Confronting the health situation with mom and how that triggered my own crisis mode reactions, made me recognize the interconnectedness of how our emotional health is tied to aspects of My Fat Brain and all the corresponding dark corners in which we hide our secrets.
In short, self-image is not just shaped by society, it’s shaped by history, by our upbringing, by what we are raised to be, how we are taught, what we learn through experiences, and by how we see ourselves or what we want for ourselves. Recognizing that fact and how it plays out in real time has made me confront some history and familial patterns – and recognize that they might have shaped me in ways that I’m not happy with or are contributing factors to some of the hurdles I deal with along this journey. The “big picture” is so very big and it has a long memory. The totality of it can be overwhelming.
So rather than going through everything over 3 weeks, I’ll keep it simple. The caloric totals were good! The contents of those calories were questionable in some cases. You know my weakness by this point …crackers, cheese, tortilla chips and peanut butter. That about sums it up. In terms of alcohol, I had one glass of wine and one beer over three weeks. Overall, the intake looks pretty good by the numbers:
- Week 1: High for calories was 1507 – all other days between 1400-1500.
- Week 2: High for calories was 1511 – all other days between 1400-1500.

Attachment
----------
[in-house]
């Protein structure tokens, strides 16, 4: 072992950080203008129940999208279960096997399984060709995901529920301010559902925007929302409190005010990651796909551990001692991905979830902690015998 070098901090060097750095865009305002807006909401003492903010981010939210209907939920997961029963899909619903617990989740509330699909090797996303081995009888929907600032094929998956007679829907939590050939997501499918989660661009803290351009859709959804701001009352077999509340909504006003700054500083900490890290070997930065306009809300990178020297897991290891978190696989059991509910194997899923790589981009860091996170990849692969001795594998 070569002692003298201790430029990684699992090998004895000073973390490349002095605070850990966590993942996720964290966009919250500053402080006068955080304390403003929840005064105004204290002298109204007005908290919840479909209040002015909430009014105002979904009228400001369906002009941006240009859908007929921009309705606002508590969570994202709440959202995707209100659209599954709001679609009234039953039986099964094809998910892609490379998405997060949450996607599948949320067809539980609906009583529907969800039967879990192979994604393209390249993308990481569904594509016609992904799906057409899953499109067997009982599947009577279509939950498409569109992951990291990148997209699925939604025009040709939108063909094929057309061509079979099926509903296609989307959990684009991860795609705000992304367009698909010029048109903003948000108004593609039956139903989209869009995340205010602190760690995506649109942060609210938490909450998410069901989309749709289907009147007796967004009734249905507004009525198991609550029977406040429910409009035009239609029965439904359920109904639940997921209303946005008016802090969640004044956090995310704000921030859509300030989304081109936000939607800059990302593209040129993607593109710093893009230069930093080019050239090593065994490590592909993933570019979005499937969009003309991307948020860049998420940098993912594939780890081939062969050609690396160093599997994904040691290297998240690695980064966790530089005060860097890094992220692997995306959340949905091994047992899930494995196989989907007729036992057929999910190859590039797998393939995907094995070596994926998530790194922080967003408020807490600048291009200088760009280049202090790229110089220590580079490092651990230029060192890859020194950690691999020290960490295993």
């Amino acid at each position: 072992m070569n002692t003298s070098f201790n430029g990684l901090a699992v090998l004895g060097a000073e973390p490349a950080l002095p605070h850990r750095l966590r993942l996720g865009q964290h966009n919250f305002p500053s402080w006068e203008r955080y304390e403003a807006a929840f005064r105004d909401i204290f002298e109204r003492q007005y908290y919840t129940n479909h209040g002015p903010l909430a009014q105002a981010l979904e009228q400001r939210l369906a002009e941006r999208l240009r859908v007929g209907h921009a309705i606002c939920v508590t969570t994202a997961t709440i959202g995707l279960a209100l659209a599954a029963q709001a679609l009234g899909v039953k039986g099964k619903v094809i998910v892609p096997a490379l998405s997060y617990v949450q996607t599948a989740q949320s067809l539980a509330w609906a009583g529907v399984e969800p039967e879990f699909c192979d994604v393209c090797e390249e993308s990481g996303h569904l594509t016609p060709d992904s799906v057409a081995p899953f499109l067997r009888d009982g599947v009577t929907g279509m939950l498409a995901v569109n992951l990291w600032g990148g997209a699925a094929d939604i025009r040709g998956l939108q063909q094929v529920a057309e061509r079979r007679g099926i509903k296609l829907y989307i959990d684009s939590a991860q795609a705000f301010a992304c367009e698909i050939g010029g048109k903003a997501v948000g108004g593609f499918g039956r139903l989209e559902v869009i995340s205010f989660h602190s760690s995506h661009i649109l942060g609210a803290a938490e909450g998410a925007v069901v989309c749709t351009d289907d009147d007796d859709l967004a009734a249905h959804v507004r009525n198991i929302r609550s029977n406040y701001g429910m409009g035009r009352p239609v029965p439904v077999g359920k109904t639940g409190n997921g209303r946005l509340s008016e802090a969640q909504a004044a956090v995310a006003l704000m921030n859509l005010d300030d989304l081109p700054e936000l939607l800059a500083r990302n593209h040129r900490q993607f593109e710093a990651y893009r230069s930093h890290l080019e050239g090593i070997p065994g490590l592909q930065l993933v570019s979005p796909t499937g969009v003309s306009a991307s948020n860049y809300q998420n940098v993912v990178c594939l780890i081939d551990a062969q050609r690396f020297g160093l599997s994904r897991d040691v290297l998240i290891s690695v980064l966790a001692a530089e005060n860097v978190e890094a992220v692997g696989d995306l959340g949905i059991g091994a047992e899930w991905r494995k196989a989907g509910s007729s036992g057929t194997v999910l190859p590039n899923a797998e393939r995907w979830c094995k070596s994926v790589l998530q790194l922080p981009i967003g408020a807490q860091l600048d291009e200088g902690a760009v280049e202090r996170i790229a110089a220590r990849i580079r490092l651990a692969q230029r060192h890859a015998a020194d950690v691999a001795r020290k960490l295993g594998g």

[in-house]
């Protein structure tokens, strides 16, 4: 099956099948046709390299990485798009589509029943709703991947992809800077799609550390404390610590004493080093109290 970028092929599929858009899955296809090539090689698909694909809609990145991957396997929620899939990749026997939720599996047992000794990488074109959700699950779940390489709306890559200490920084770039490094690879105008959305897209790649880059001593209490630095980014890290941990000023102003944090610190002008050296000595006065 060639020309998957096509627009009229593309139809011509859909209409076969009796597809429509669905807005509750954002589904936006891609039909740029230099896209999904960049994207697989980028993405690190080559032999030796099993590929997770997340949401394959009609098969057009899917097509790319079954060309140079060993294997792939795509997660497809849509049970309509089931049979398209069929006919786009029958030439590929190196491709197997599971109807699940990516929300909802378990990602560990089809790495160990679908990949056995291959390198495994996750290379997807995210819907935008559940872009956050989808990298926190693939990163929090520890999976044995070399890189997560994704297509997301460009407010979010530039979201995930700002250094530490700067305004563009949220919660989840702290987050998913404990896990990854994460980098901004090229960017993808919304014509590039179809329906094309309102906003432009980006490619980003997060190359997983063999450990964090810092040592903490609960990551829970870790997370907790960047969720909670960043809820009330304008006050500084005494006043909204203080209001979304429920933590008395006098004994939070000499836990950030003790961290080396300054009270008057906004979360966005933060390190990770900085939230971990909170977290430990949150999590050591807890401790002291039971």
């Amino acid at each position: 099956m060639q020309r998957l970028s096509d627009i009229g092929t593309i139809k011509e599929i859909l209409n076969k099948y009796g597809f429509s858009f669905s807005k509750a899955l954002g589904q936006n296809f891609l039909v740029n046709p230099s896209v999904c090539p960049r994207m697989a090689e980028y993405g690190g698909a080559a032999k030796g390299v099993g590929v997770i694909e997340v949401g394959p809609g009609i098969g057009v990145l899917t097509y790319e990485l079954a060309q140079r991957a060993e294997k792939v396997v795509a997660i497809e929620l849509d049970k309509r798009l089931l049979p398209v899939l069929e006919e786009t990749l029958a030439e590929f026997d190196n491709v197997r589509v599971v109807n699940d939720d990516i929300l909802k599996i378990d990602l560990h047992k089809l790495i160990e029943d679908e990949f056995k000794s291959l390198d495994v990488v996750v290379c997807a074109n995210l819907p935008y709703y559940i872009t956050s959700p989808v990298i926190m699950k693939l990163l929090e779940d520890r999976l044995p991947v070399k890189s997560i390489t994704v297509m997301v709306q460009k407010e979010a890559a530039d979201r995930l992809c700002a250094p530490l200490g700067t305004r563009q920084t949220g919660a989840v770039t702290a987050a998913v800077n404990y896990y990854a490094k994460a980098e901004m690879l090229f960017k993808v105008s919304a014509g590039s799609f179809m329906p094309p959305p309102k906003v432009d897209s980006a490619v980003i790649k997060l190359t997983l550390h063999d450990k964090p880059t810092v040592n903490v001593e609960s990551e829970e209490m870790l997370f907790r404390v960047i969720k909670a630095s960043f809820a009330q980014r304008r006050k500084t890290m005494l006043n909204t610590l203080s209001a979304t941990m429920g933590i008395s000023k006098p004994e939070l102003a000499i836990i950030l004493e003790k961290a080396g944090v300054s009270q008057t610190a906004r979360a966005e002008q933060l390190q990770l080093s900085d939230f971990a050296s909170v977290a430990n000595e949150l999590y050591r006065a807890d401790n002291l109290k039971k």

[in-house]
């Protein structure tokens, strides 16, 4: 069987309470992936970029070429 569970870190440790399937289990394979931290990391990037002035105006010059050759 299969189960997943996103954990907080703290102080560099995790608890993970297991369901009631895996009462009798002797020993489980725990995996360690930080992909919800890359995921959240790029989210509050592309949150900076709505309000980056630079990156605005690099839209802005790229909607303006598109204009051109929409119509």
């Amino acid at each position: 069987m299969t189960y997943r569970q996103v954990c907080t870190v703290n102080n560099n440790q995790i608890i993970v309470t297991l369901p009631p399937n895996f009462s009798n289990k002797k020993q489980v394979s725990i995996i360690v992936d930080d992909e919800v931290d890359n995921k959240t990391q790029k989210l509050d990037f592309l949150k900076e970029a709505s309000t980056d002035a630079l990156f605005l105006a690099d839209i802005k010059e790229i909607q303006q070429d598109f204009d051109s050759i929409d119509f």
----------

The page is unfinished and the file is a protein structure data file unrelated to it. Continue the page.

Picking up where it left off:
- Week 3: High for calories was 1512 – all other days between 1400-1550.
So the amount of calories looks good as they have been recorded. I would likely want to clean up the calories in terms of what they are comprised. I, likely, would benefit moving to less calorically dense selections in some cases and being more cognizant of dressings, butter, etc. Focus on clean calories. Additionally, monitor my portion sizes with extra caution to ensure they haven’t crept up in size while I have been continuing to record things per what I established initially.
Well it’s now cold here so the biking is about to stop completely, much to my disappointment. Despite that I am attempting to augment my activity with the elliptical and free weights again. Let’s look at the three weeks:
- Week 1: (Dedicated activity 6 out of 7 days) Biking: 40 miles, Elliptical 20 min warm up sessions x 2, Free weight work out sessions x2, walking: 3.3 miles
- Week 2: (Dedicated activity 6 out of 7 days) Elliptical 30 minute sessions x2, Elliptical 20 minute warmup x2, free weight sessions x 2, Walking: 9.8 miles
- Week 3: (Dedicated Activity 5 out of 7 days) Biking: 25 miles, Elliptical 40 minute session x1, Elliptical 15 minute warmup session x2 , Free weight session x2
Overall, the exercise activity levels look pretty decent. I do feel like it has dropped off a bit since summer and I am not as generally active as before. I would like to make a better effort to be up and doing things even when I am not exercising. Day to day activity is an important part of being productive and keeping the progress going.
My Take Away:
It’s been a very complex three weeks. I’m not sure where to start. In part, my take-away from the last three weeks has been largely about finding answers of one kind or another. All of the emotional and identity work will be ongoing, and is part and parcel with losing this much weight. I think there are a lot of folks out there that have experienced similar struggles when changing their life this dramatically. It’s not unrealistic to expect that any of us that go through this will face these challenges. My goal is just to keep plowing my way through the wilderness and making progress.
With regards to the mechanicals …it’s pretty straightforward. I need to step back and reaffirm my commitment to doing this right. Not that I haven’t been – but take a couple weeks to check my portions, ensure I am backing off on caloric-ally dense foods, focus on eating cleaner and better, and continuing to be active.